[i]Mystic[/i]: Admittedly my favorite class. You get a large Ki pool, pick an element, pick talents related to your element, and pick Ki Techniques (most are SLAs). May sound similar to the Kineticist, but this class plays significantly more like a martial artist. You get to pick from the standard Earth, Fire, Wind, and Water plus the Force element which is secretly Jedi, complete with Mind Tricks.
[i]Pauper[/i]: Has two resource pools based on hope and despair that are used to augment the combat around them. Each has specific and general means of being obtained, so even with a jerk DM you are effective. Various other supportive abilities too.
[i]Survivor[/i]: Tough and self-sufficient. Almost every class feature is focused on self-preservation or the mantra of “what doesn’t kill you makes you stronger.” The survivor has full BAB and d12 HD and will be a brick.
[i]Synergist[/i]: Builds off the positive vibes of success to create a tidal wave of pwnage through ally buffs. Another support class that is very effective at its job. D8 hit die and capable of assisting competently in combat.
[i]Umbra[/i]: Born with a planar connection these guys draw upon the energy of that plane to do crazy stuff like overload an enemy’s muscles with positive energy, giving them a buff, but then having them take a serious debilitating stat condition. The powers provide some pretty different ways to combat your foes.
[i]Warloghe[/i]: 1/6th caster with a lot of little abilities and fun flavor. Forms a symbiotic link with a minor evil spirit. Capable of inflicting various status effects and negative energy damage to all that oppose! Though notably squishy and requiring protection.
[i]Warsmith[/i]: Completely not what I expected. This ain’t no tinker. This is a manly man blacksmith that creates and destroys all he sees on the battlefield! Fricken awesome!
Ok, now this section has a majority cool stuff. I saw very few useless feats, which is a very good thing! A lot of feats are those class specific ones that we’ve come to expect, the extra this and that or the improved thing. This is perfectly fine and actually pretty healthy for the book since it means all these classes have good support.
What else did I see? Feats giving generally unused combat styles more support. Stuff like imposing fear conditions just because you’re such a terror on your mount, three good combat styles, some more style feats for existing Paizo styles, and some teamwork feats.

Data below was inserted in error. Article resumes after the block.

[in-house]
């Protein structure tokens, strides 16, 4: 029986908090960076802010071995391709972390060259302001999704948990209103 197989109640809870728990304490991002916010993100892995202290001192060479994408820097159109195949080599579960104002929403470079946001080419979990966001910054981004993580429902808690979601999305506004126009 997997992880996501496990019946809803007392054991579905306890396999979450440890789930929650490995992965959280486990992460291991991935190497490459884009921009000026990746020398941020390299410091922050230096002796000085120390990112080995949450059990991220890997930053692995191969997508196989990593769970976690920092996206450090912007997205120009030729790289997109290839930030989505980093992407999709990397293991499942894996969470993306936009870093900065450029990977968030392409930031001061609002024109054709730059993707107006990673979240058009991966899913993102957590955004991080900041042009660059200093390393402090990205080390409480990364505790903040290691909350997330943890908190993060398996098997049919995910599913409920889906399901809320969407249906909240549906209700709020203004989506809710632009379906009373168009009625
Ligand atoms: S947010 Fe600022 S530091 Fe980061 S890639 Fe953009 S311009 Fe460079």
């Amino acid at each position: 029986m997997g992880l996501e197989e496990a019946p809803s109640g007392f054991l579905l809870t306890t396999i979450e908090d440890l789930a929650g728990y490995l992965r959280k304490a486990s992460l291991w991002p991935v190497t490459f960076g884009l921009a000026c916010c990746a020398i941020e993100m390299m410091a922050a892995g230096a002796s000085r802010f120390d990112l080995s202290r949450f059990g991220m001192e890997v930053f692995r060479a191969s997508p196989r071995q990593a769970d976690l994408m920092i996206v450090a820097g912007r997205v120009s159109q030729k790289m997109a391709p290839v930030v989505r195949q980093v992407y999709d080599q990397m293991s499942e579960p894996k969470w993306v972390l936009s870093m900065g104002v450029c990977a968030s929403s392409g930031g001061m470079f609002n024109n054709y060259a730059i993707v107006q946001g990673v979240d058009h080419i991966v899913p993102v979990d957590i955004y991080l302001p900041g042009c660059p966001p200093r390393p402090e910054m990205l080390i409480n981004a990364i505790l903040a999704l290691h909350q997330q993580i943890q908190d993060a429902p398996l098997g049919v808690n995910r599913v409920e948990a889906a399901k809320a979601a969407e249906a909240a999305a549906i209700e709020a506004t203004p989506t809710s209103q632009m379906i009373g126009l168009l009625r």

Instead of giving us a bunch of general purpose feats to compete with build staples Amora Games went with feats that support previously underused styles in a way that can make them viable. This was a smart move because at this point doing anything else will either be a bad rehash of another feat or a straight upgrade.
[b]Archetypes and Options [/b]
Ok, there are several archetypes for each class and to go through each would be madness. The archetypes do differentiate a lot. To name a few of my favorites we have Battlelord archetypes for military roles like Marine and Cavalryman, Mystic archetype that gets all the elements Avatar Style, Mnemonic archetype that eats thoughts and memories, and since the Demiurge is so mutable they instead opted to give you some premade Facsimiles.
I’d say the archetype section is a success because it gives you a multitude of new ways to enjoy each class without sacrificing balance.
[b]Adapt, Overcome, Survive [/b]
Magical Contamination, Haunts, and Environmental Hazard.
The GMs guide and PRD explain what haunts are, so the Liber Influxus wastes no time giving us several pages of brand new haunts to spook out your players!
Environmental hazards give your players a different kind of challenge that’s less obvious and can make for fun stories.
Magical Contamination is to Pathfinder what radiation is to Gamma world. We all know radiation is fun, so magical radiation is [i]magical [/i] fun! When spells start getting wonky the spellcasters in the group will get a chance to gamble. Cast and get a random benefit or cast and have your spell fail in a weird way, are you a gambling man?
[5 of 5 Stars!]